The Americas 61.2 (2004) 260
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When Adriaan C. Van Oss died suddenly in 1984 at age 37, he left behind an impressive body of work. This volume, sponsored by the Center for Latin American Research and Documentation in Amsterdam (CEDLA), brings together what the editorial board considered to be the more "timeless" of his articles. Three of them appeared in journals; six others are published here for the first time. Topics include quantitative comparisons of bishoprics in colonial South America; the relationship between ecclesiastical building activity, demographic patterns, and economic diversification in New Spain; the demography and economy of colonial Venezuela; regional patterns of change in colonial Central America; and the effects of the Cristero war of the late 1920s in Hidalgo. Obviously this was a wide-ranging scholar with voracious curiosity and great energy.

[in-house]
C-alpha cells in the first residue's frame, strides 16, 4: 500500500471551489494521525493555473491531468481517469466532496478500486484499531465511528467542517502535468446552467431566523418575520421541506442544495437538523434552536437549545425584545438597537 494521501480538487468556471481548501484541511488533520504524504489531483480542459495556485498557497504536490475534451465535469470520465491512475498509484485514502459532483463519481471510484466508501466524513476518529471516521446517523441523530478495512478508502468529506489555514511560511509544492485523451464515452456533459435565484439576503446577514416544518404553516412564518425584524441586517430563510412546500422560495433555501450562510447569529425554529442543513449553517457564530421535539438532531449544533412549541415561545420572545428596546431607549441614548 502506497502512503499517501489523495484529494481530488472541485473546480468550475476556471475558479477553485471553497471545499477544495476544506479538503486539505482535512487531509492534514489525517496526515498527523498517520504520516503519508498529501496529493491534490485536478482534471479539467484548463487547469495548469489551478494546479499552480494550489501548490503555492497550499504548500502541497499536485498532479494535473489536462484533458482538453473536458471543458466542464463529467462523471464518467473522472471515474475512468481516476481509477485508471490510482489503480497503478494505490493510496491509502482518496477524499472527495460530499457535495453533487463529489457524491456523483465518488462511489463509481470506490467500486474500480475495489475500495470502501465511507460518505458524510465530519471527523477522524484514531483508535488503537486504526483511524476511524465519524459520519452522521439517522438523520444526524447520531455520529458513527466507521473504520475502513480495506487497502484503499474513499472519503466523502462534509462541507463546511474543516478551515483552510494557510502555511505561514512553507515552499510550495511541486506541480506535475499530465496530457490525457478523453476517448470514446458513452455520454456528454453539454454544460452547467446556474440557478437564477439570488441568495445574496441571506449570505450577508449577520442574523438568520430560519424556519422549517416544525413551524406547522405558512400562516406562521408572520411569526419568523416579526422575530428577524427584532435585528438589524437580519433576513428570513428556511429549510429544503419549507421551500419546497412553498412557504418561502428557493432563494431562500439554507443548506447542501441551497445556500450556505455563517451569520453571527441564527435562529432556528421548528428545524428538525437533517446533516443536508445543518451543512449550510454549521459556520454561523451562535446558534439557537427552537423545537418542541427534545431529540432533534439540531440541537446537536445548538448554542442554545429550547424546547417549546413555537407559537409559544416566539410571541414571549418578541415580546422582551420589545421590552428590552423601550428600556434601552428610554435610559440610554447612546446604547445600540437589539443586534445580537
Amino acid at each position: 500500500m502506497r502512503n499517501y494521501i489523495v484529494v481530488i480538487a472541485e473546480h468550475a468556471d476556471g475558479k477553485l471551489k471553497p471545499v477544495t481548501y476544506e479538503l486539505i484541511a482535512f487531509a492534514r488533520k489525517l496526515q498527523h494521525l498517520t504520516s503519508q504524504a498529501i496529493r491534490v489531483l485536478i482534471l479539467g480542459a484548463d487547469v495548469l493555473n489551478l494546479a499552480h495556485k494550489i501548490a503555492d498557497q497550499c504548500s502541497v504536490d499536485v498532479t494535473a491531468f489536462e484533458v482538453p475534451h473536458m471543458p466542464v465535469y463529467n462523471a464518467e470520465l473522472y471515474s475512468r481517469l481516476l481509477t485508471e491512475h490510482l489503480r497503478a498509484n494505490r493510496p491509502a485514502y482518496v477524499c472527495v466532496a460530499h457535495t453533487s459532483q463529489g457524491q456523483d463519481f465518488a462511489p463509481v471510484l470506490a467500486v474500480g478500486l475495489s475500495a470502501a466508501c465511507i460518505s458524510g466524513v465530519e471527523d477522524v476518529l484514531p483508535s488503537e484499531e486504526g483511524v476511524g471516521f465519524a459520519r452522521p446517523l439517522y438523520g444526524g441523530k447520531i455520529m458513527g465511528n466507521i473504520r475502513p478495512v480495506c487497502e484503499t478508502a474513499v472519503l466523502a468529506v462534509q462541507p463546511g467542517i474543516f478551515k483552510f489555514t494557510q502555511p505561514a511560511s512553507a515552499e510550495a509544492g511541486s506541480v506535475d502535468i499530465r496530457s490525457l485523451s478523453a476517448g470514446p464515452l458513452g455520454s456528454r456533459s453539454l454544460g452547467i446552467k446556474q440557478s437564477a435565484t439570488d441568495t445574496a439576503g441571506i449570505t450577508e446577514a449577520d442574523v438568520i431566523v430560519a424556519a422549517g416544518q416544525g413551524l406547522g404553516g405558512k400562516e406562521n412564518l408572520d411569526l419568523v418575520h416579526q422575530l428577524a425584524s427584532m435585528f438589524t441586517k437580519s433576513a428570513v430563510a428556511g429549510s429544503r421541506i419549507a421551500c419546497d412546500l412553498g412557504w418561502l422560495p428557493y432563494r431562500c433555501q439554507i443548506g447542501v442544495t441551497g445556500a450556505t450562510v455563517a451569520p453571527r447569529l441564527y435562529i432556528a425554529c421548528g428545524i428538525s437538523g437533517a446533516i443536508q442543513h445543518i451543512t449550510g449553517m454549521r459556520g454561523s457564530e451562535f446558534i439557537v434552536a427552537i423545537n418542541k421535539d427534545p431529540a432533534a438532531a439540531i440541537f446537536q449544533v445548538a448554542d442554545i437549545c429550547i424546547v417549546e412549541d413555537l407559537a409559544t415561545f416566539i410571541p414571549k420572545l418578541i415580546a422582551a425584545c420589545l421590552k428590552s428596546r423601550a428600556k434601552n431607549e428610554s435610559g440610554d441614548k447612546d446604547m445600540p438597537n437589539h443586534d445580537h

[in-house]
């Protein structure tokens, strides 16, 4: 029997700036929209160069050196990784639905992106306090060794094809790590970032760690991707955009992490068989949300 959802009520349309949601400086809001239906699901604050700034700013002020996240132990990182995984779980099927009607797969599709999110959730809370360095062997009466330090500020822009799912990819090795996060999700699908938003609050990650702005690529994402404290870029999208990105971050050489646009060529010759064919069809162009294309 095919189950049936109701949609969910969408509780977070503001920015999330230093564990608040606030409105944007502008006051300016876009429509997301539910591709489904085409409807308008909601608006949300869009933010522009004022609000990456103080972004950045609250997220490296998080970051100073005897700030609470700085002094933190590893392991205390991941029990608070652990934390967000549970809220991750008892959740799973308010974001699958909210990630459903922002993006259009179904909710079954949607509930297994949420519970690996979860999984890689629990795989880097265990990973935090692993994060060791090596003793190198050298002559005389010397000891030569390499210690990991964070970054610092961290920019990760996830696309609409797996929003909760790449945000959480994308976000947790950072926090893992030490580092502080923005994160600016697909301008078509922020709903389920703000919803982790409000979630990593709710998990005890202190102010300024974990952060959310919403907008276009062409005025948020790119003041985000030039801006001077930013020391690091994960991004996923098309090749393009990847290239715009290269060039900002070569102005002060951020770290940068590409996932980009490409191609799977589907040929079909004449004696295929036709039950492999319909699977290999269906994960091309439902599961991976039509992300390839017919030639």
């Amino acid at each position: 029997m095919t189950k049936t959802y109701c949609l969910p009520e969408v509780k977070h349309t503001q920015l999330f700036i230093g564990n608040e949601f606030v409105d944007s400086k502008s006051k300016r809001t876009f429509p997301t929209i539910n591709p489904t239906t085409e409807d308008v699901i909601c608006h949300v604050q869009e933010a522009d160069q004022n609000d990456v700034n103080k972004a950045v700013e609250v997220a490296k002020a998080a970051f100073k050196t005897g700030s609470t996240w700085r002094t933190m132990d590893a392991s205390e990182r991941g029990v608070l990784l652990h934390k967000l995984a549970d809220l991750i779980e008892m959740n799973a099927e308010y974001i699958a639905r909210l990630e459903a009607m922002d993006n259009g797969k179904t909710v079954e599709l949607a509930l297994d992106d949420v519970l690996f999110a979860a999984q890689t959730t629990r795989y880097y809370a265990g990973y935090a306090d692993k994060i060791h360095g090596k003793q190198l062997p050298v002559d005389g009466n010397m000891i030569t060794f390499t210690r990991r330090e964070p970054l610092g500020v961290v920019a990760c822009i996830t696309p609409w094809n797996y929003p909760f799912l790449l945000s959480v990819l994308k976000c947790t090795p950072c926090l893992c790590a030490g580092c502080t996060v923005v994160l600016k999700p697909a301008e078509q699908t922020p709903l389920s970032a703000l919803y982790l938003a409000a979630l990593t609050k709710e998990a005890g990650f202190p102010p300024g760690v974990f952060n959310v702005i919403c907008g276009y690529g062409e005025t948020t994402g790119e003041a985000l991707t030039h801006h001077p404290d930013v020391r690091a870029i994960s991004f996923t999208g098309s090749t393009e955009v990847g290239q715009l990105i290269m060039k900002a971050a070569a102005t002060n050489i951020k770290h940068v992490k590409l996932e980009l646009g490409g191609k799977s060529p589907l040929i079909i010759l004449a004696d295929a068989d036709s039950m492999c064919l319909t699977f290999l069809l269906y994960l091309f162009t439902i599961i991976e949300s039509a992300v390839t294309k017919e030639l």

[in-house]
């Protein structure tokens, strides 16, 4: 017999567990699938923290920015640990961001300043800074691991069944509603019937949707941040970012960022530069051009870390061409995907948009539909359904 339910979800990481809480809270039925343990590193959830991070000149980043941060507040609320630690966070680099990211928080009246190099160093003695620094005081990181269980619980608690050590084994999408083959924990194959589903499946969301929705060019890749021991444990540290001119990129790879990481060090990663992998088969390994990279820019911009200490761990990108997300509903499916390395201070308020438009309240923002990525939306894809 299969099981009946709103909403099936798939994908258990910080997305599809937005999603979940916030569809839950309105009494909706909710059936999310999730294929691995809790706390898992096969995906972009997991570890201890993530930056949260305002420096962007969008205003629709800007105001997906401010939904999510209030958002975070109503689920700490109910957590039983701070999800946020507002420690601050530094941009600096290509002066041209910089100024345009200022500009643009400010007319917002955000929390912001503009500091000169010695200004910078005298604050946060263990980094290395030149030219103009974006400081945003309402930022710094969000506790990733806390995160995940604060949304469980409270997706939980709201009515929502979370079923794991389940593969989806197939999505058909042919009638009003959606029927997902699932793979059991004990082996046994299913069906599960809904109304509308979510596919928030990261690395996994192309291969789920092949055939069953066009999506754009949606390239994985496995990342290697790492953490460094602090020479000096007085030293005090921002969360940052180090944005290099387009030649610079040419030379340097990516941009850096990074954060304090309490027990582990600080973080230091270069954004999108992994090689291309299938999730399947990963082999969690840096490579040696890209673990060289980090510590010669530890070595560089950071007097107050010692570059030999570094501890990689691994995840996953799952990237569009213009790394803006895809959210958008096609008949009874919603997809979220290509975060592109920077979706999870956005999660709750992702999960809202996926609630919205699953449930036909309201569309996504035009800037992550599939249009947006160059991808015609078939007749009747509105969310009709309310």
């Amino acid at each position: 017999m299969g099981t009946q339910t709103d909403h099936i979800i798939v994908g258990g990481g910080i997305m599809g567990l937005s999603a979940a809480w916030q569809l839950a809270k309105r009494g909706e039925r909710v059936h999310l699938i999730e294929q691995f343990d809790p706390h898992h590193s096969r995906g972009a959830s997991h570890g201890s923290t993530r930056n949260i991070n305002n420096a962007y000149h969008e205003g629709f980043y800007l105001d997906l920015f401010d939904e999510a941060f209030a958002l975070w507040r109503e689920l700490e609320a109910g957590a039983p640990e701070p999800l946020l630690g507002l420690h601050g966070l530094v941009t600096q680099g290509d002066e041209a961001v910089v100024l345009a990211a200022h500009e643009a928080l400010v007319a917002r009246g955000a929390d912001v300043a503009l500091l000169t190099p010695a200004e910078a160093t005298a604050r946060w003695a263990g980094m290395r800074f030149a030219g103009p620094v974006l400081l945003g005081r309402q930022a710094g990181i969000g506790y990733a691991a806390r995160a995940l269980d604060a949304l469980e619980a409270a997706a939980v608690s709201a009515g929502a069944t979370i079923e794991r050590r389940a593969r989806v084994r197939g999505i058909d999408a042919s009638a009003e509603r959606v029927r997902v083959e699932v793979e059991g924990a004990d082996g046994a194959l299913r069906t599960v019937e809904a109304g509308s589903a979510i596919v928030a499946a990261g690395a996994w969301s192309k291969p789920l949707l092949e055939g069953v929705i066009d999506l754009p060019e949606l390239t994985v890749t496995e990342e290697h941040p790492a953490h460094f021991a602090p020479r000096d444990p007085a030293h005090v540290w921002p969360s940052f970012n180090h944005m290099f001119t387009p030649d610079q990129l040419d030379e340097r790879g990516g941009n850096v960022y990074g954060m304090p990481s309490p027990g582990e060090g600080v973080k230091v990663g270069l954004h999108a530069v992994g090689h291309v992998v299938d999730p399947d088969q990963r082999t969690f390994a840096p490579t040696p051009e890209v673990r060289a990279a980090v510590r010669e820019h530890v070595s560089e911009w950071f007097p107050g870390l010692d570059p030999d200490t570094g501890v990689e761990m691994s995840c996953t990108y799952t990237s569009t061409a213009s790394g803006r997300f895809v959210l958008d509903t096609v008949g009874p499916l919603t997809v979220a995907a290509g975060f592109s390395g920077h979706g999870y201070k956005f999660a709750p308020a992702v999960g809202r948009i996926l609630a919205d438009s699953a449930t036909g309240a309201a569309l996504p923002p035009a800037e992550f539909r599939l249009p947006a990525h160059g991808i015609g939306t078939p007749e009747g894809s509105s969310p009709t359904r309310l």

No one reading this volume will be able to escape the sense of opening a time capsule—this is clearly a historian who was passionate about the scholarly issues of the moment, and was deeply engaged in forging his own contribution to those debates. Thus Van Oss's inventiveness and resourcefulness in the use of sources (mostly chronicles and other published primary material) and manipulation of statistical data (especially impressive in the articles on the correlation between architectural activity and economic activity, and on the church in Hidalgo) are to a certain extent lost on contemporary readers. Sadly, his commitment to the idea that cultural history and economic history can and should talk to each other will also seem naïve to most readers, and though an argument could be made that this is the future of our discipline, when it happens it won't happen in exactly the way that Van Oss tried to make it work. It is difficult to say, then, whether Van Oss has been well served by this belated publication of his work. Had he lived, this volume leaves no doubt that he would have continued to greatly enrich the literature on colonial Spanish America. But at the same time it sets his powerful intellect in amber, not the place for such a lively historian.